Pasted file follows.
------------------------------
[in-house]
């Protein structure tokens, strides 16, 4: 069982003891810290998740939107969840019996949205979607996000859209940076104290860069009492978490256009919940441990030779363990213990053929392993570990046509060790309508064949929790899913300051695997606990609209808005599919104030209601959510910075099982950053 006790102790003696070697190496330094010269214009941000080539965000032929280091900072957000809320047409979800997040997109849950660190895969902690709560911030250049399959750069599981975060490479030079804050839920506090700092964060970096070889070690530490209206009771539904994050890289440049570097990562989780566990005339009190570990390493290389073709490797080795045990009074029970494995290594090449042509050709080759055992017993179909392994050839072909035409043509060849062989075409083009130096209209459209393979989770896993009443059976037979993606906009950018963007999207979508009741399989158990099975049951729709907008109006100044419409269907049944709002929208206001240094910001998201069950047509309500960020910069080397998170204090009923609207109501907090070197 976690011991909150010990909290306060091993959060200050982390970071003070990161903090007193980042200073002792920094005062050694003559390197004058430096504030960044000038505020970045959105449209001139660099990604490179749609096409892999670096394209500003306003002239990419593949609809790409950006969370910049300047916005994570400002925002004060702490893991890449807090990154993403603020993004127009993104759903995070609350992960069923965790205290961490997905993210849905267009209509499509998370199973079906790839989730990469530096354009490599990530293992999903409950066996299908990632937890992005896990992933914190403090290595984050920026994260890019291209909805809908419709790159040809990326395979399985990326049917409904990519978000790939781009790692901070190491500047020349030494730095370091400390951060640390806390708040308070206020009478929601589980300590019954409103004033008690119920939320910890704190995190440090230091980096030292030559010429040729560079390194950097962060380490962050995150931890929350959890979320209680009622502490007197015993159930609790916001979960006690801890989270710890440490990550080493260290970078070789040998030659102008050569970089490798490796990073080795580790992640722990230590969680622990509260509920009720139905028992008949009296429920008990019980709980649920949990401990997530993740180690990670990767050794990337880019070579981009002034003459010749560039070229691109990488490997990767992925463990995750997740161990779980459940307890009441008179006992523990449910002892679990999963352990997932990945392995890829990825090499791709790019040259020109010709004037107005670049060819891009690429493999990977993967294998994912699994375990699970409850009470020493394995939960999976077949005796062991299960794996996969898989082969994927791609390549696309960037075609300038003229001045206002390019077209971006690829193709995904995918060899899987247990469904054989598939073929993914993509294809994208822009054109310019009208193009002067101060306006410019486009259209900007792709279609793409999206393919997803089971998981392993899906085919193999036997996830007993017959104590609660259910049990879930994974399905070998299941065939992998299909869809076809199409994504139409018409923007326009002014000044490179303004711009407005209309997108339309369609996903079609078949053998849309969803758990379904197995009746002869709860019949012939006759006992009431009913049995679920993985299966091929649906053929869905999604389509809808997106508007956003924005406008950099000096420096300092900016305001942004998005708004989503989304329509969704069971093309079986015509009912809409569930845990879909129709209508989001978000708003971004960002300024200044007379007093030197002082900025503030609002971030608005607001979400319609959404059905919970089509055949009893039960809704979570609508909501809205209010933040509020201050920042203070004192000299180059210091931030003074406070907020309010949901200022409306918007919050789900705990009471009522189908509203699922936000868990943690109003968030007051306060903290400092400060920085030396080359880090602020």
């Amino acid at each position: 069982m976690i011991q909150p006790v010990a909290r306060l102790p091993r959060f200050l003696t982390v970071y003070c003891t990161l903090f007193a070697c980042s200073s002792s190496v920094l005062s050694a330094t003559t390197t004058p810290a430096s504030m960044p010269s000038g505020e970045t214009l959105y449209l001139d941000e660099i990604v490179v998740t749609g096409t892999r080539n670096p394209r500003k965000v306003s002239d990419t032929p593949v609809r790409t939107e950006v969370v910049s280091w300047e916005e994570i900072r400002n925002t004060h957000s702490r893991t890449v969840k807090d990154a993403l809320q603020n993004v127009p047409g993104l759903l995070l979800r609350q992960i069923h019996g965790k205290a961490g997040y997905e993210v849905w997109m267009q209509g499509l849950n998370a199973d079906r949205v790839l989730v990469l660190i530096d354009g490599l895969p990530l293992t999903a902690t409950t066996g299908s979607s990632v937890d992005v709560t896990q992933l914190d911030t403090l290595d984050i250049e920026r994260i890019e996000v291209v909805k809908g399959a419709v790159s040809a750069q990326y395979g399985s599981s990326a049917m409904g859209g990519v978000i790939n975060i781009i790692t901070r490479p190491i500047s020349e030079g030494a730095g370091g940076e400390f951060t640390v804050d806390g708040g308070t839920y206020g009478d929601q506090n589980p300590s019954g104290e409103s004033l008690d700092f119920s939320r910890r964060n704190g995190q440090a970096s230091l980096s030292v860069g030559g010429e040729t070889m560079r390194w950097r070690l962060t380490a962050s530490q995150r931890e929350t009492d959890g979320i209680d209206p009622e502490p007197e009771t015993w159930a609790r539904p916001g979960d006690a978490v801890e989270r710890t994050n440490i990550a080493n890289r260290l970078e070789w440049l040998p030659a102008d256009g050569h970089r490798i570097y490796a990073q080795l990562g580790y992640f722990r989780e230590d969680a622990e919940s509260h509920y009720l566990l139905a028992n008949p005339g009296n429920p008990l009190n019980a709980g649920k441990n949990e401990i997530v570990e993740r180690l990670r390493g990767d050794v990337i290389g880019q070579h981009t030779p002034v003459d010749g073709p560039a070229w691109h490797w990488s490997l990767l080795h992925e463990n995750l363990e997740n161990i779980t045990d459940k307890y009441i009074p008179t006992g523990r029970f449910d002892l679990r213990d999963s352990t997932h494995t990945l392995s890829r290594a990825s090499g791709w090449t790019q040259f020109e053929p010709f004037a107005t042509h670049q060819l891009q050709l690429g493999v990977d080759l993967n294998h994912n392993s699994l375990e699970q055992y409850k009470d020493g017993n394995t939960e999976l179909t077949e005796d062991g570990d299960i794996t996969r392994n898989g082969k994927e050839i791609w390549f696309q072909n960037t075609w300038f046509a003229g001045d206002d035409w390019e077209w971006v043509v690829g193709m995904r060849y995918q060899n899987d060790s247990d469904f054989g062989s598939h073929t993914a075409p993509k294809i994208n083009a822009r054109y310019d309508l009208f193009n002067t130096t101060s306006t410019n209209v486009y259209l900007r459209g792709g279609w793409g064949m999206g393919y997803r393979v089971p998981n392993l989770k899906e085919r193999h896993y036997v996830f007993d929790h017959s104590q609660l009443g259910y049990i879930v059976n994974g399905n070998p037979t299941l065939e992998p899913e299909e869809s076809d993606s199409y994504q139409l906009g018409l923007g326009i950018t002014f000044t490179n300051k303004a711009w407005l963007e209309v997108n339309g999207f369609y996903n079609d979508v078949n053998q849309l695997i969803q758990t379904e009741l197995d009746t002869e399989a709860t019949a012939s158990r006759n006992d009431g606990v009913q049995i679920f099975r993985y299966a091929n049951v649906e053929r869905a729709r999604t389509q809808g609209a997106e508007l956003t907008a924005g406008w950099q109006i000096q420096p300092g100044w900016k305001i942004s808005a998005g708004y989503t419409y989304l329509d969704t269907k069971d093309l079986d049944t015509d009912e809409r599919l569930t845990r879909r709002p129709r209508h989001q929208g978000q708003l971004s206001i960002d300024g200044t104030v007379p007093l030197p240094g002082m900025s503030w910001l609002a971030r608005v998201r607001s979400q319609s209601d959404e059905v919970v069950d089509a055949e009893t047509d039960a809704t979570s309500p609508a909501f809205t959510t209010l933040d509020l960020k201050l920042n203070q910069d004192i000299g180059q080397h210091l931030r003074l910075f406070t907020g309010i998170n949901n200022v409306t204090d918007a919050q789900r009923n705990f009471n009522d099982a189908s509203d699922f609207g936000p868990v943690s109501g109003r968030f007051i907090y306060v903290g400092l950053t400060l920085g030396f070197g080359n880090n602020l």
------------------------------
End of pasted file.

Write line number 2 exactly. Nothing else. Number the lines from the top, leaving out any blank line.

């Protein structure tokens, strides 16, 4: 069982003891810290998740939107969840019996949205979607996000859209940076104290860069009492978490256009919940441990030779363990213990053929392993570990046509060790309508064949929790899913300051695997606990609209808005599919104030209601959510910075099982950053 006790102790003696070697190496330094010269214009941000080539965000032929280091900072957000809320047409979800997040997109849950660190895969902690709560911030250049399959750069599981975060490479030079804050839920506090700092964060970096070889070690530490209206009771539904994050890289440049570097990562989780566990005339009190570990390493290389073709490797080795045990009074029970494995290594090449042509050709080759055992017993179909392994050839072909035409043509060849062989075409083009130096209209459209393979989770896993009443059976037979993606906009950018963007999207979508009741399989158990099975049951729709907008109006100044419409269907049944709002929208206001240094910001998201069950047509309500960020910069080397998170204090009923609207109501907090070197 976690011991909150010990909290306060091993959060200050982390970071003070990161903090007193980042200073002792920094005062050694003559390197004058430096504030960044000038505020970045959105449209001139660099990604490179749609096409892999670096394209500003306003002239990419593949609809790409950006969370910049300047916005994570400002925002004060702490893991890449807090990154993403603020993004127009993104759903995070609350992960069923965790205290961490997905993210849905267009209509499509998370199973079906790839989730990469530096354009490599990530293992999903409950066996299908990632937890992005896990992933914190403090290595984050920026994260890019291209909805809908419709790159040809990326395979399985990326049917409904990519978000790939781009790692901070190491500047020349030494730095370091400390951060640390806390708040308070206020009478929601589980300590019954409103004033008690119920939320910890704190995190440090230091980096030292030559010429040729560079390194950097962060380490962050995150931890929350959890979320209680009622502490007197015993159930609790916001979960006690801890989270710890440490990550080493260290970078070789040998030659102008050569970089490798490796990073080795580790992640722990230590969680622990509260509920009720139905028992008949009296429920008990019980709980649920949990401990997530993740180690990670990767050794990337880019070579981009002034003459010749560039070229691109990488490997990767992925463990995750997740161990779980459940307890009441008179006992523990449910002892679990999963352990997932990945392995890829990825090499791709790019040259020109010709004037107005670049060819891009690429493999990977993967294998994912699994375990699970409850009470020493394995939960999976077949005796062991299960794996996969898989082969994927791609390549696309960037075609300038003229001045206002390019077209971006690829193709995904995918060899899987247990469904054989598939073929993914993509294809994208822009054109310019009208193009002067101060306006410019486009259209900007792709279609793409999206393919997803089971998981392993899906085919193999036997996830007993017959104590609660259910049990879930994974399905070998299941065939992998299909869809076809199409994504139409018409923007326009002014000044490179303004711009407005209309997108339309369609996903079609078949053998849309969803758990379904197995009746002869709860019949012939006759006992009431009913049995679920993985299966091929649906053929869905999604389509809808997106508007956003924005406008950099000096420096300092900016305001942004998005708004989503989304329509969704069971093309079986015509009912809409569930845990879909129709209508989001978000708003971004960002300024200044007379007093030197002082900025503030609002971030608005607001979400319609959404059905919970089509055949009893039960809704979570609508909501809205209010933040509020201050920042203070004192000299180059210091931030003074406070907020309010949901200022409306918007919050789900705990009471009522189908509203699922936000868990943690109003968030007051306060903290400092400060920085030396080359880090602020």